The abundant rainfall and warm weather over the past few weeks has unleashed a potential plague of weeds, insects, and garden diseases. It appears that spring is coming early this year! So far, we are about ten inches above normal for rainfall in North Georgia. Soil temperatures are warming up fast, which means this weekend is the last chance you will have to apply a spring pre-emergent on your lawn to avoid summer weeds. Crabgrass is already starting to germinate in 55F degree soils.
Wet spring conditions will favor many blossom blight and fruit rot diseases on apples (black rot), pears (fire blight), peaches (brown rot), blueberries (botrytis blight) and plums (brown rot). Since these fruit trees are starting to bloom, you should already be spraying a fungicide to protect the flowers and young fruit from certain diseases. Avoid spraying any products that contain insecticides that might affect your pollinators during full bloom. After the blooms are gone, you can switch to a combination home orchard spray with an insecticide, if you desire.
Are you getting spring fever and ready to plant your summer vegetable garden? There are a few things to consider before planting. First, the soil will need to dry out enough to work the soil without sticking to your tiller and compacting the soil into mud bricks. Use the “squeeze test” with a clump of soil in your hand to check soil moisture. If the soil stays in a ball, it’s too wet to till. If it starts to fall apart in your hand, then it’s ready to turn the soil.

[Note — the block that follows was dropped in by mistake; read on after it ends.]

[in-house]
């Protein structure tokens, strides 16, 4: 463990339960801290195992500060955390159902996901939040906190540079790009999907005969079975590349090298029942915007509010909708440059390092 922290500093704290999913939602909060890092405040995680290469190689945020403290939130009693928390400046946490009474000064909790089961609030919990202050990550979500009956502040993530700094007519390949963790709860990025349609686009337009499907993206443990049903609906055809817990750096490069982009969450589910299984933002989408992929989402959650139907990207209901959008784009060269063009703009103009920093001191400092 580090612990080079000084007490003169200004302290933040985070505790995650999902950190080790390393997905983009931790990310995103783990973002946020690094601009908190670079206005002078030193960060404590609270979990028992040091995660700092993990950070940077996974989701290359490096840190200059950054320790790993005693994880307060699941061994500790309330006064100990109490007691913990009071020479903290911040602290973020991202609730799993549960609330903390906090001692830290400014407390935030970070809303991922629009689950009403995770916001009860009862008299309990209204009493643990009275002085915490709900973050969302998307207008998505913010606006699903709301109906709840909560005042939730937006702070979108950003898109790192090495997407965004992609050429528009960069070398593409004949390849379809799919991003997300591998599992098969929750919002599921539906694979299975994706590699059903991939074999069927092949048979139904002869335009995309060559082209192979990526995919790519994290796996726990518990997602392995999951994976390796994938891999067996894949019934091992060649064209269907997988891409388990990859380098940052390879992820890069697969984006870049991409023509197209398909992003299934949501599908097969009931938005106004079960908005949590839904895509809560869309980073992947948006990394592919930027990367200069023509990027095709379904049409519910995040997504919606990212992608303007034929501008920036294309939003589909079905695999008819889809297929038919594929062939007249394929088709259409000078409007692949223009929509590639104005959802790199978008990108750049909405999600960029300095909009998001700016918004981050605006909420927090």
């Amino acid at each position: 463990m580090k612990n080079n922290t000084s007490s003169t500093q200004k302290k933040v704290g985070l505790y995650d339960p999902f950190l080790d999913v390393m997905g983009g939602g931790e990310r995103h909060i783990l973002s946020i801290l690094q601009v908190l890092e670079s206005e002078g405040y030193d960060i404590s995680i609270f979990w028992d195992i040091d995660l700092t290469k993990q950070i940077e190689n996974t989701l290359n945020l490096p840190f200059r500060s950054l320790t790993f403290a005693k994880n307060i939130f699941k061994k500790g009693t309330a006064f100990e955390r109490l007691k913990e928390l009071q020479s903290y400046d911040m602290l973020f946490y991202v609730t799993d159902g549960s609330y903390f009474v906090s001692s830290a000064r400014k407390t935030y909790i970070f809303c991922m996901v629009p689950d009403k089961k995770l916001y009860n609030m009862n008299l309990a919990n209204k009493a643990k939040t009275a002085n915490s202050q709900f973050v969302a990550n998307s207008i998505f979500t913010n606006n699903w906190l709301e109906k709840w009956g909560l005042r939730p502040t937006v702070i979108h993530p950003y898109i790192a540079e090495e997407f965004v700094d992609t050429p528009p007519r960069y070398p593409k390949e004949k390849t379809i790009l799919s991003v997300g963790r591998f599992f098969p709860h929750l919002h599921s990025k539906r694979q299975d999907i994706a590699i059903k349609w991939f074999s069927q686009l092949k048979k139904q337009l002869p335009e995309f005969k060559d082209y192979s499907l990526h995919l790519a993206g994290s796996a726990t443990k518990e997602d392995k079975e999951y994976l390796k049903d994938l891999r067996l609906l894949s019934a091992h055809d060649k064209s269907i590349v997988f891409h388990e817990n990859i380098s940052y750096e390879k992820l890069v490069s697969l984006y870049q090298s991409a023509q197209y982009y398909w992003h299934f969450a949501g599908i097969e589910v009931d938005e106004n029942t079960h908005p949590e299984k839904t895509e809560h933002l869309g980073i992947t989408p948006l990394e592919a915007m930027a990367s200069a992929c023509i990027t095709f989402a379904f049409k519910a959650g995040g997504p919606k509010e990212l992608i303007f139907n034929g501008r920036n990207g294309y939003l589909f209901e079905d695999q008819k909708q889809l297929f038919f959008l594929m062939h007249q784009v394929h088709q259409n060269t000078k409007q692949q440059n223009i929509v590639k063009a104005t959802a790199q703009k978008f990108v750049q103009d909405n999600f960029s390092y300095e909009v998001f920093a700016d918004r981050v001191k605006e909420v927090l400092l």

The second consideration is the soil temperature, which should ideally average 65F to 70F degrees at a 4” inch soil depth for a week before you plant most summer vegetables. Planting in cooler soils will lead to poor seed germination and encourage root disease issues. Direct seeding in soils just a few degrees too cold could delay seed germination as much as 14 days compared to the ideal temperature, which might only take 5 to 7 days. The longer seeds take to germinate, the more likely they will rot or get diseased.
You can track soil temperatures through your local weather station online: www.georgiaweather.net. Navigate the website buttons to the calculator for soil temperature. Choose the nearest weather station to your home: Rome, Ball Ground, Dallas, or Calhoun. Currently, soil temperatures in Rome are averaging about 57F degrees at a 4” soil depth. We’re on track to warm up enough to plant in early April if the soil dries out. This is a few weeks earlier than the historical average.
Another consideration is soil pH and fertility. Good soil fertility is essential to keeping your plants healthy so they can better tolerate insects and diseases. When was the last time you did a soil test on your garden? If it’s been a few years, you should submit a soil sample for testing at the County Extension office. If your soil pH is too high or too low, then you’re wasting your time and money on fertilizer, since it will not be available to the plants. The ideal pH is around 6.5 for most vegetables. Call the County Extension office about how to collect a soil sample or go online to www.soiltest123.com.
For more information, UGA Extension has over thirty free publications online about home gardening and growing specific vegetables for Georgia at https://t.uga.edu/5LI. Do your homework and select disease resistant varieties that are recommended for Georgia. One factsheet you might want to read is “Disease Management in the Home Vegetable Garden,” which is an important consideration given the weather this spring.
Paul Pugliese is the Extension Coordinator and Agricultural & Natural Resources Agent for Bartow County Cooperative Extension, a partnership of The University of Georgia, The U.S. Department of Agriculture, and Bartow County. For more information and free farm, lawn, or garden publications, call (770) 387-5142 or visit our local website at ugaextension.org/bartow.